An impressive installation at London’s Barbican Centre, allows visitors to walk straight through a simulated rain storm without getting wet.
Created by Hannes Kock and Florian Ortkrass and Briton Stuart Wood known as the art studio rAndom International, the piece — titled Rain Room — uses a set of 3D cameras to detect people’s positions, turning each of its individual rain streams on or off accordingly. Covering an area of more than 1,000 square feet, it uses almost 220 gallons of water every minute, with the total supply being quickly filtered and re-circulated.
It is a startlingly surreal experience … As visitors step up on to the stage, these identical vertical lines of driving rain begin to be repelled, as if each body is giving off a kind of invisible magnetic field. As you step further in, the rain closes around you, enveloping each silhouetted figure in a perfect cylindrical void.
“We started three years ago, testing temporary ‘printing’ with water, spraying droplets from above, like a long-distance ink-jet printer,” says Florian Ortkrass, who founded rAndom International with fellow Royal College of Art design graduates Stuart Wood and Hannes Koch in 2005.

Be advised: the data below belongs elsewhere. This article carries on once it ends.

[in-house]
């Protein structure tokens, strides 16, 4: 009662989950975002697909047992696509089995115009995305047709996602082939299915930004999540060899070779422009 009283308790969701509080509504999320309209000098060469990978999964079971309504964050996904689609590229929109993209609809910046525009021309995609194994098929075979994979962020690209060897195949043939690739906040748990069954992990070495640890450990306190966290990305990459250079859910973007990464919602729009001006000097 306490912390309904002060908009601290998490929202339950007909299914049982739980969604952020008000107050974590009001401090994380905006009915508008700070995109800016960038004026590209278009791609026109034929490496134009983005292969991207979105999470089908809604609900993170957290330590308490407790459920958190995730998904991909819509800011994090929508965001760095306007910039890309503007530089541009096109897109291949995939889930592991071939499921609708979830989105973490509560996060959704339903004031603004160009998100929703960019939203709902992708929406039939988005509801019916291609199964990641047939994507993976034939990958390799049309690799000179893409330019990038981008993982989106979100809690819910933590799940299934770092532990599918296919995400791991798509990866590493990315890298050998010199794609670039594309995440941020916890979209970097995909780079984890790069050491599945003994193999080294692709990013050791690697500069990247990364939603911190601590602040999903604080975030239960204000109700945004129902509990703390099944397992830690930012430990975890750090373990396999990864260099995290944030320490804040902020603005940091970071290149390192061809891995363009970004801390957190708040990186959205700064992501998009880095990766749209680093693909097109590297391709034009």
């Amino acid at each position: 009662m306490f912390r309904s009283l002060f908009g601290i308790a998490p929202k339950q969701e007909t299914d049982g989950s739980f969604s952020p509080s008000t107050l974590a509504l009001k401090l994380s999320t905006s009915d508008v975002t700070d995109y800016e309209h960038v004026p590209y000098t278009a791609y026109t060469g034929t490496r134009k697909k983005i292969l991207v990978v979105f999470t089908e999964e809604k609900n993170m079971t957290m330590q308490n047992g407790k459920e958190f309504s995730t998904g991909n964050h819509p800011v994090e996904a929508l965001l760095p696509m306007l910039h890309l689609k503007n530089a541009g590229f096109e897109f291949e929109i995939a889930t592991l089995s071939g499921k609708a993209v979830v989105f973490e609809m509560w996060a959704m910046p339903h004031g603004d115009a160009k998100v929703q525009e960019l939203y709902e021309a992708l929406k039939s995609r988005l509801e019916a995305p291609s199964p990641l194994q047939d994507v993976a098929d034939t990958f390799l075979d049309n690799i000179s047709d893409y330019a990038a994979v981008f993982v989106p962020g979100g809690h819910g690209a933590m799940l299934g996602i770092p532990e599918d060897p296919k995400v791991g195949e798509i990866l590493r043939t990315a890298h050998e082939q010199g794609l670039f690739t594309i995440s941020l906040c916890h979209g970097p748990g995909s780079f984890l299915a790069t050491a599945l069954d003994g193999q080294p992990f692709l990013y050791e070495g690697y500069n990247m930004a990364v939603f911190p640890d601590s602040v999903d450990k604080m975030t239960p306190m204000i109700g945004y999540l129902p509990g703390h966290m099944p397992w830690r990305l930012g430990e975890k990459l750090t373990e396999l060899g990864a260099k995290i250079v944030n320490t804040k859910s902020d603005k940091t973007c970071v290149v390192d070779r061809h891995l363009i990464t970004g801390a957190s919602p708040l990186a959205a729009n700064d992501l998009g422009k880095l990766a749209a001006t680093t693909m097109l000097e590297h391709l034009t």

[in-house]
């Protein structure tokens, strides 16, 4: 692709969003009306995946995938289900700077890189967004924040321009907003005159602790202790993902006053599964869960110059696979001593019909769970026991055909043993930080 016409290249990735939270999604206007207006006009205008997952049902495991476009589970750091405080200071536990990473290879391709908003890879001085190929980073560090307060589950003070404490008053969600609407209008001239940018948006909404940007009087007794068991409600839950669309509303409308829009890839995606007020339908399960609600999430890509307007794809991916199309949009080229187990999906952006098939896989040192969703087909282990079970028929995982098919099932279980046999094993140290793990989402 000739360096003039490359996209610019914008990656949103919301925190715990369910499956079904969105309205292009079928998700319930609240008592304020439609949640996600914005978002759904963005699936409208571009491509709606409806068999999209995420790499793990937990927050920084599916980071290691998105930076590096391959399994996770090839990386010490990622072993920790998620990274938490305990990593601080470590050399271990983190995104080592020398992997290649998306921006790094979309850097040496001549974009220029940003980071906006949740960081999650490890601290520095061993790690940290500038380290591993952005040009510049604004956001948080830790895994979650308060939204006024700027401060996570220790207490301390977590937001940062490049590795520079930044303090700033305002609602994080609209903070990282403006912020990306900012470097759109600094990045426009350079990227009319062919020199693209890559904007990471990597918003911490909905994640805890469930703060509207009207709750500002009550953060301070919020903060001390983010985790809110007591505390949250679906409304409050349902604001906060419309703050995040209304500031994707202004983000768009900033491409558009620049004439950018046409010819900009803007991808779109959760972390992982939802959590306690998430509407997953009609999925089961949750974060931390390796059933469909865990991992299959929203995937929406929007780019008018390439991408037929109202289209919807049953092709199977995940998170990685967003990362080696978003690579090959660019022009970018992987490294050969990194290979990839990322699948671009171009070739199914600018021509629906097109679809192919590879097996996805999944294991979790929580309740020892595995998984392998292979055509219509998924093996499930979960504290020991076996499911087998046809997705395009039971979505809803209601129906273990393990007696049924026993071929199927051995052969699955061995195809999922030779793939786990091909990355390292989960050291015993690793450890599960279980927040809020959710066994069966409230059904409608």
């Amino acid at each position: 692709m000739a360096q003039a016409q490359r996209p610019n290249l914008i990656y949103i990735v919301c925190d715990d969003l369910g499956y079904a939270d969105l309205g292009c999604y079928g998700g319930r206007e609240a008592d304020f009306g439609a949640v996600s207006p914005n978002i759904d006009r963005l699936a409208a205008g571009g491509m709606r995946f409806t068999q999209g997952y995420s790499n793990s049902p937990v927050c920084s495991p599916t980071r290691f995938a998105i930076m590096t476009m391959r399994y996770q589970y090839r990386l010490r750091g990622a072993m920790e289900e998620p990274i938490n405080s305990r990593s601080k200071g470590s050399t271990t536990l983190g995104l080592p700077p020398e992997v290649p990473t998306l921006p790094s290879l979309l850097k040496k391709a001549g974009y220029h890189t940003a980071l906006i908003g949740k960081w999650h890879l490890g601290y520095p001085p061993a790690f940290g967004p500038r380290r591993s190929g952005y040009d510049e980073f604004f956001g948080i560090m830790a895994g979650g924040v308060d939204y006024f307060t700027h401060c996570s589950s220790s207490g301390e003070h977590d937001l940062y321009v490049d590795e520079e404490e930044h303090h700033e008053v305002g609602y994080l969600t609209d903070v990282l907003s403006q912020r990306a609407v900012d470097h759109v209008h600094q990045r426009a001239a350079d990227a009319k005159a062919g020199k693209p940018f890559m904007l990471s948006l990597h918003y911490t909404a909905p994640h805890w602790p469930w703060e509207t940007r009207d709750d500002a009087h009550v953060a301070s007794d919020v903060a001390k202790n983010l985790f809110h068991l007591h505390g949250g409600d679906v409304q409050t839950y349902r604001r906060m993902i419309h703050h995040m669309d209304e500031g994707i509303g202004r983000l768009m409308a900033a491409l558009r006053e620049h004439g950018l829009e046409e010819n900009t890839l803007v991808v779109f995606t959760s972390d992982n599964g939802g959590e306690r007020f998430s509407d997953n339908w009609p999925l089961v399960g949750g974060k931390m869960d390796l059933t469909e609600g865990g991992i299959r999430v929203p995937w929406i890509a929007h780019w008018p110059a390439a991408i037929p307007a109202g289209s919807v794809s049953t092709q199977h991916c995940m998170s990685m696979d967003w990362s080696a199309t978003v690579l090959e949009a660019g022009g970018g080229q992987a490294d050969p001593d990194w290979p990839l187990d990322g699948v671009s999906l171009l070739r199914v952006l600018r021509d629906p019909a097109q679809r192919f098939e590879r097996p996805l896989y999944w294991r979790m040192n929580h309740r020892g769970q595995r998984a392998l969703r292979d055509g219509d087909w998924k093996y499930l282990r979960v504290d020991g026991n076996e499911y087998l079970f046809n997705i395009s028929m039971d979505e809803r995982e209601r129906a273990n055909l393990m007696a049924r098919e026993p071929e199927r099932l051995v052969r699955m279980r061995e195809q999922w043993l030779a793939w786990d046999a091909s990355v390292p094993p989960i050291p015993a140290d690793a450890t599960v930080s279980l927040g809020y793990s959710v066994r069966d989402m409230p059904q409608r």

“But we became much more interested in how people would react to the piece,” he explains. “It’s the same with all of our work: it doesn’t make sense without anyone there.”
Their first piece involving participation was Audience (2008), a disconcerting field of mirrors that eerily turned to follow visitors as they walked between them, making the viewer both the active agent and subject of the piece. Two years later, their Swarm installation translated the collective behavior of a flock of birds into moving light. The sound of visitors stimulated the “collective consciousness” of a network of suspended LEDs, causing dynamic waves of light to ripple through the space.
The group treats each project as part of an ongoing process of research into the relationship between people and new intelligent technologies, and has been working with the cognitive scientist Philip Barnard to analyse people’s behavior.
“The best bit is watching what people do,” says Ortkrass. “It’s either totally crazy, or utterly banal, but never what we’re expecting.” (excerpt from The Guardian)
You can see how it works here in the video.